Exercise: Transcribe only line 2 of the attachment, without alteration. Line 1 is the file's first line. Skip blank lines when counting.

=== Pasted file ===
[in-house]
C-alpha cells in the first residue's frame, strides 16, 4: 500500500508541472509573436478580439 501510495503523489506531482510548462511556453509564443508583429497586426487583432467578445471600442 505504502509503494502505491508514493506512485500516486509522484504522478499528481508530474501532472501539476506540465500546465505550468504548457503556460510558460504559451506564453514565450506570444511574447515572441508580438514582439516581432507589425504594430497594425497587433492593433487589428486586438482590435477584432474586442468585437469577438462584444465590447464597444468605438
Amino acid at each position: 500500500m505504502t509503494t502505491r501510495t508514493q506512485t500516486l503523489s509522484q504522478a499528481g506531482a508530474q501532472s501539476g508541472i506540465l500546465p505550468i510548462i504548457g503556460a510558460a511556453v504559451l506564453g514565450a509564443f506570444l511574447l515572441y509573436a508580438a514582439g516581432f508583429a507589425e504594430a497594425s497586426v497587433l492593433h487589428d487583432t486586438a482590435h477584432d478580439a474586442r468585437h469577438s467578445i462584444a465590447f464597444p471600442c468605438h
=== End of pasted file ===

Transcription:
C-alpha cells in the first residue's frame, strides 16, 4: 500500500508541472509573436478580439 501510495503523489506531482510548462511556453509564443508583429497586426487583432467578445471600442 505504502509503494502505491508514493506512485500516486509522484504522478499528481508530474501532472501539476506540465500546465505550468504548457503556460510558460504559451506564453514565450506570444511574447515572441508580438514582439516581432507589425504594430497594425497587433492593433487589428486586438482590435477584432474586442468585437469577438462584444465590447464597444468605438